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Outdoors Nantahala Hiking Club accomplished trail ‘maintainers’

Gail Lehman and Don O’Neal take a short break before heading out to clear brush from the trail near Wallace Gap. (NHC 031)It’s the kind of work convicts once did on chain gangs.

Getting dirty is guaranteed.

A group of local retirees relish the opportunity to experience much of the same hard work chain gangs experienced, even sometimes smashing a few rocks.

The group gathers Wednesday mornings and arm themselves with rakes, sling blades, cross cut saws, double bit axes, mauls and shovels. The same tools chain gangs became intimately familiar with. But no ball and chain holds this crowd together. They can go home anytime they want.

It’s the Nantahala Hiking Club’s Trail Maintenance Crew. They are the volunteers who maintain the 58.6 miles of the Appalachian Trail that meanders from Clay County through Macon County to Wesser in Swain County. Since 1968, the Nantahala Hiking Club has had a volunteer trail maintenance crew that saves the U.S. Forest Service around $100,000 a year. Or put another way, the local trail maintainers donate 4,000 to 4,500 hours a year in labor.

The group can only use hand tools inside a wilderness area. No motorized tools or chain saws. There are 12 miles of Appalachian Trail in the wilderness area in southern Macon County. The local club is one of 31 trail maintaining clubs along the 2,180 mile long trail that traverses 14 states. Nationally, these clubs donate 200,000 hours a year to keep the trail open for the estimated two to three million people who visit the trail yearly.

With the precision of a military maneuver, the crew gathers at the clubhouse in Cartoogechaye around 9 a.m. to plan the day’s work. They decide where they are going, check the weather, gather up the tools they will need, estimate how long it will take them, work out the transportation and double check the equipment they will lug in on foot. The crew generally has from eight to 12 people. Sometimes they have as many as 17. The weather has to be terribly rotten to keep them from going. If the weather does turn bad, the crew spends the morning maintaining their cache of tools.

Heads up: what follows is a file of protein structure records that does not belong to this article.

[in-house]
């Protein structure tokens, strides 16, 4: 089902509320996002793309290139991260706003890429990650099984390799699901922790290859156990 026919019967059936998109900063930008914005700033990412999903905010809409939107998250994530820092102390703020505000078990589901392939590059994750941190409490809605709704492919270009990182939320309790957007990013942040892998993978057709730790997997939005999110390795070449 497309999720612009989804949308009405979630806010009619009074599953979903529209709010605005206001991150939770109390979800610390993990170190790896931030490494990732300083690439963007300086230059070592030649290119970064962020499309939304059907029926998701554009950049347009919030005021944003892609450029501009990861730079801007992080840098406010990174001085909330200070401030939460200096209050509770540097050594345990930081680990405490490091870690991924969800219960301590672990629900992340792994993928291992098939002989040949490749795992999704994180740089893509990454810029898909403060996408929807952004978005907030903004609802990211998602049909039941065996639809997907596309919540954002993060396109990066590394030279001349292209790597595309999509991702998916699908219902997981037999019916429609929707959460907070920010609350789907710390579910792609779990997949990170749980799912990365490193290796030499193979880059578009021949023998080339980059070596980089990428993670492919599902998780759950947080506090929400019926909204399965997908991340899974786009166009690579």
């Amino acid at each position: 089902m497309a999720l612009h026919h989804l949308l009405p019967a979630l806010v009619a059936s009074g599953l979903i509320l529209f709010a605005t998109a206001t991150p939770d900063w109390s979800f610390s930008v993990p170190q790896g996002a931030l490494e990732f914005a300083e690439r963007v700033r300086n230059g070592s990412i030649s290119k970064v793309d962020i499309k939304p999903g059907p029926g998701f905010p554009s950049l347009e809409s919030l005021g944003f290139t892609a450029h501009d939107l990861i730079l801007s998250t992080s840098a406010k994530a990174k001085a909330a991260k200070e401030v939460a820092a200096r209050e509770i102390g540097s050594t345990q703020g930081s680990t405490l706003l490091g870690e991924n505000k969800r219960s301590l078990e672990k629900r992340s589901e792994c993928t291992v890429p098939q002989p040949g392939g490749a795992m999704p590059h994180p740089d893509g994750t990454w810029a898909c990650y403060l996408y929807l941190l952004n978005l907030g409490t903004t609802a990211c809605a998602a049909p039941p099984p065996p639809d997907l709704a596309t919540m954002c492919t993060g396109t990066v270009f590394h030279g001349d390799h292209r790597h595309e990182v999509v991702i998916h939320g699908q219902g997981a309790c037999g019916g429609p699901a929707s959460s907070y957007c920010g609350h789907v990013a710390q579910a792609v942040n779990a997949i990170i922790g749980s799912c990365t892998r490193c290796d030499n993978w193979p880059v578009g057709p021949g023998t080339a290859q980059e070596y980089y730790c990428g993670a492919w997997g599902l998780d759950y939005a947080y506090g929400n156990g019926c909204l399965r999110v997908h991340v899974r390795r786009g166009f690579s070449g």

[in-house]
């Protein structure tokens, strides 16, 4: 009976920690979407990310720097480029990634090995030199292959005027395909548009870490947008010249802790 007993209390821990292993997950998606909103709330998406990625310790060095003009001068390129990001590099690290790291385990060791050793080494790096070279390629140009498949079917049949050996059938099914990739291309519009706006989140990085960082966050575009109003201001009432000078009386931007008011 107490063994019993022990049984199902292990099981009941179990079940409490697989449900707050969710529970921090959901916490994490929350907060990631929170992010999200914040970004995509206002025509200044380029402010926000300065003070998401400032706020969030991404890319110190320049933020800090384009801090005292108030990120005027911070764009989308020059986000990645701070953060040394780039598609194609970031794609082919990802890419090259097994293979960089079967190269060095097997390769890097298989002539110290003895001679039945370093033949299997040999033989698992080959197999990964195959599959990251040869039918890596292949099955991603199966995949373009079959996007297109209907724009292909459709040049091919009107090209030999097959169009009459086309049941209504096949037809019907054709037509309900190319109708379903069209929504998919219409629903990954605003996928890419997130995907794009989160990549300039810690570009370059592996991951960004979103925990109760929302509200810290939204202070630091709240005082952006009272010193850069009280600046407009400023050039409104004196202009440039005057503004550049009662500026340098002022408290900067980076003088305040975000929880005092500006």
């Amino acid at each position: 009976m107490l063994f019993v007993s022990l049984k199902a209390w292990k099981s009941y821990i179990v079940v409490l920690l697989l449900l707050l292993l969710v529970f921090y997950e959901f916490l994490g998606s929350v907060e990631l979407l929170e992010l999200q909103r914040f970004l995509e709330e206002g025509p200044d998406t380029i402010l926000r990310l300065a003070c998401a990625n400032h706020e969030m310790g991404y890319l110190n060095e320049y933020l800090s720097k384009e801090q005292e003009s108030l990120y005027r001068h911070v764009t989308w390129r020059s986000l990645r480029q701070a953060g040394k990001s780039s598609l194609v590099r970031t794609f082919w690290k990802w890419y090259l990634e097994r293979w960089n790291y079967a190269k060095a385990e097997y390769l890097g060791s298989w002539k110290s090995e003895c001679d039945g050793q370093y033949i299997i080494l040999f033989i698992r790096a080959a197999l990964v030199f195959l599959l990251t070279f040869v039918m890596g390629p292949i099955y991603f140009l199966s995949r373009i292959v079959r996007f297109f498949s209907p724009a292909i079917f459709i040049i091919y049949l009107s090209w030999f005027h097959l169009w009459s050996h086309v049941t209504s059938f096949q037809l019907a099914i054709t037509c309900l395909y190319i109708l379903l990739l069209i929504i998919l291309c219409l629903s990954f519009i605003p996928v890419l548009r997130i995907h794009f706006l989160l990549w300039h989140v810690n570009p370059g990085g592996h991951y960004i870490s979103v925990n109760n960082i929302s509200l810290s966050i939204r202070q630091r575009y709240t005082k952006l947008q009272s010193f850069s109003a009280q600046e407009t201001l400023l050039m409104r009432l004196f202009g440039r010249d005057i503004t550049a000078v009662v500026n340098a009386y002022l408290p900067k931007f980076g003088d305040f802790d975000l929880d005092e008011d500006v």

During the summer months, Saturday maintenance crews go out as well as the regular Wednesday crew.

The familiar white blaze that marks the Appalachian Trail from Georgia to Maine. (NHC 047)Most of the Nantahala Hiking Club’s trail maintainers are retired. Occasionally some folks who are not retired join the crew. The work of the trail maintainers is varied. They build water bars on the trail, cut pathways through fallen timber, move rocks, build bridges, refurbish and build shelters. They paint white blazes that mark the AT and the blue blazes on trees that mark side trails.

They have built privies at shelters. The violent winter weather and the severe winds from summer thunderstorms have left a lot of timber blown down across the trail. The sawyers have been trained by the U.S. Forest Service in the use of cross cut and chain saws. They receive a certificate for completion of the two day course.

“It’s a sense of giving back and a chance to hang out with others who love the work,” said one of the maintainers when asked why he devotes so much time to maintaining the trail. It’s also a good way to stay in shape. It’s been estimated a day’s work on the trail can burn up to 6,000 calories.

Each year between 1,800 and 2,000 hikers start out to hike the entire trail. About one in four completes the entire trip. The gain in elevation is equal to climbing Mount Everest 16 times.

The Town of Franklin has worked with the Nantahala Hiking Club and now sponsors the annual April Fools Trail Days. The club also supports the local school system through the Appalachian Trail Conservancy’s Trail to Every Classroom Program which brings the AT into the classroom and by leading student hikes.

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